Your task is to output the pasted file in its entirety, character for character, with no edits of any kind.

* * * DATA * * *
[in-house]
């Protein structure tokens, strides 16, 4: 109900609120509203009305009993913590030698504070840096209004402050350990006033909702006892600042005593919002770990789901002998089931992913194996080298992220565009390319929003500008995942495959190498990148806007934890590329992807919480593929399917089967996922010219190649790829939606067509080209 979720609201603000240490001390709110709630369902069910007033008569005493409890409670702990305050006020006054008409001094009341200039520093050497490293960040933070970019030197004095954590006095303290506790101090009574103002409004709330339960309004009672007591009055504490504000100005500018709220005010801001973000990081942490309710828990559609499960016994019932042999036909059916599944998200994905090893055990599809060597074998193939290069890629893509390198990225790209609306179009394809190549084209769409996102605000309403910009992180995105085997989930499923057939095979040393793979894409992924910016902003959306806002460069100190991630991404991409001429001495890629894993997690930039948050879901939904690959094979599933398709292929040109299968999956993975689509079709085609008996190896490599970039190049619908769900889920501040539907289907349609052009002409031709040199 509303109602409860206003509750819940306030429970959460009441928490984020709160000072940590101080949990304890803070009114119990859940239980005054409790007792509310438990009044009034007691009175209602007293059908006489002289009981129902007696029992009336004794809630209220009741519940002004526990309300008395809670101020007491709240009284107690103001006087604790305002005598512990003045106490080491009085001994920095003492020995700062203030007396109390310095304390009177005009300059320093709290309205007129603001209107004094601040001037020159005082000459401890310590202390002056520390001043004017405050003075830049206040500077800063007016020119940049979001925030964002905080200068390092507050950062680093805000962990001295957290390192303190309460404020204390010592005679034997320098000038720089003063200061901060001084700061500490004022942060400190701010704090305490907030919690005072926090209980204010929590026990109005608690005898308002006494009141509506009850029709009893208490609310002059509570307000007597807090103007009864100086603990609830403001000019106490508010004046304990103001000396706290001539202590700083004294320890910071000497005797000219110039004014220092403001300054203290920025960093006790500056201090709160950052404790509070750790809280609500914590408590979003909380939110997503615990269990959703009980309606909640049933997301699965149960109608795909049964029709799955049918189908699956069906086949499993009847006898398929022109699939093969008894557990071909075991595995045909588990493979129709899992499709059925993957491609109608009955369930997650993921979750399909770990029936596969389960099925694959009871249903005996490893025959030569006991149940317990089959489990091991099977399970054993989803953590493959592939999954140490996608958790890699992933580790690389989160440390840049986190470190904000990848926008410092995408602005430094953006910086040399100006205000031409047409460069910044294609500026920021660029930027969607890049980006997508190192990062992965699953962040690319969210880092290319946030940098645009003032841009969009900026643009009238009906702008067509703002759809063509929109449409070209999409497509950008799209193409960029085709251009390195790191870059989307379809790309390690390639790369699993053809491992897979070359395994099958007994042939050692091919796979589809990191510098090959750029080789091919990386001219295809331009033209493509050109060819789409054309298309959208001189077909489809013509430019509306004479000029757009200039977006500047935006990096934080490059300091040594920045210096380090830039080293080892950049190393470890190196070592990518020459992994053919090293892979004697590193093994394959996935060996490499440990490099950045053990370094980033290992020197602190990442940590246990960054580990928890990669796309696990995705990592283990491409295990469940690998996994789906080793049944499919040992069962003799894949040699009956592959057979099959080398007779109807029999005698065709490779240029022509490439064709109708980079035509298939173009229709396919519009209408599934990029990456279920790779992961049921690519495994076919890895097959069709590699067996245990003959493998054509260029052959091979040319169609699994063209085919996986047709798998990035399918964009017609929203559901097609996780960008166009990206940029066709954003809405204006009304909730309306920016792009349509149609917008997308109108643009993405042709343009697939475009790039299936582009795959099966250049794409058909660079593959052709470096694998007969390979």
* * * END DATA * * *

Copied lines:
[in-house]
């Protein structure tokens, strides 16, 4: 109900609120509203009305009993913590030698504070840096209004402050350990006033909702006892600042005593919002770990789901002998089931992913194996080298992220565009390319929003500008995942495959190498990148806007934890590329992807919480593929399917089967996922010219190649790829939606067509080209 979720609201603000240490001390709110709630369902069910007033008569005493409890409670702990305050006020006054008409001094009341200039520093050497490293960040933070970019030197004095954590006095303290506790101090009574103002409004709330339960309004009672007591009055504490504000100005500018709220005010801001973000990081942490309710828990559609499960016994019932042999036909059916599944998200994905090893055990599809060597074998193939290069890629893509390198990225790209609306179009394809190549084209769409996102605000309403910009992180995105085997989930499923057939095979040393793979894409992924910016902003959306806002460069100190991630991404991409001429001495890629894993997690930039948050879901939904690959094979599933398709292929040109299968999956993975689509079709085609008996190896490599970039190049619908769900889920501040539907289907349609052009002409031709040199 509303109602409860206003509750819940306030429970959460009441928490984020709160000072940590101080949990304890803070009114119990859940239980005054409790007792509310438990009044009034007691009175209602007293059908006489002289009981129902007696029992009336004794809630209220009741519940002004526990309300008395809670101020007491709240009284107690103001006087604790305002005598512990003045106490080491009085001994920095003492020995700062203030007396109390310095304390009177005009300059320093709290309205007129603001209107004094601040001037020159005082000459401890310590202390002056520390001043004017405050003075830049206040500077800063007016020119940049979001925030964002905080200068390092507050950062680093805000962990001295957290390192303190309460404020204390010592005679034997320098000038720089003063200061901060001084700061500490004022942060400190701010704090305490907030919690005072926090209980204010929590026990109005608690005898308002006494009141509506009850029709009893208490609310002059509570307000007597807090103007009864100086603990609830403001000019106490508010004046304990103001000396706290001539202590700083004294320890910071000497005797000219110039004014220092403001300054203290920025960093006790500056201090709160950052404790509070750790809280609500914590408590979003909380939110997503615990269990959703009980309606909640049933997301699965149960109608795909049964029709799955049918189908699956069906086949499993009847006898398929022109699939093969008894557990071909075991595995045909588990493979129709899992499709059925993957491609109608009955369930997650993921979750399909770990029936596969389960099925694959009871249903005996490893025959030569006991149940317990089959489990091991099977399970054993989803953590493959592939999954140490996608958790890699992933580790690389989160440390840049986190470190904000990848926008410092995408602005430094953006910086040399100006205000031409047409460069910044294609500026920021660029930027969607890049980006997508190192990062992965699953962040690319969210880092290319946030940098645009003032841009969009900026643009009238009906702008067509703002759809063509929109449409070209999409497509950008799209193409960029085709251009390195790191870059989307379809790309390690390639790369699993053809491992897979070359395994099958007994042939050692091919796979589809990191510098090959750029080789091919990386001219295809331009033209493509050109060819789409054309298309959208001189077909489809013509430019509306004479000029757009200039977006500047935006990096934080490059300091040594920045210096380090830039080293080892950049190393470890190196070592990518020459992994053919090293892979004697590193093994394959996935060996490499440990490099950045053990370094980033290992020197602190990442940590246990960054580990928890990669796309696990995705990592283990491409295990469940690998996994789906080793049944499919040992069962003799894949040699009956592959057979099959080398007779109807029999005698065709490779240029022509490439064709109708980079035509298939173009229709396919519009209408599934990029990456279920790779992961049921690519495994076919890895097959069709590699067996245990003959493998054509260029052959091979040319169609699994063209085919996986047709798998990035399918964009017609929203559901097609996780960008166009990206940029066709954003809405204006009304909730309306920016792009349509149609917008997308109108643009993405042709343009697939475009790039299936582009795959099966250049794409058909660079593959052709470096694998007969390979």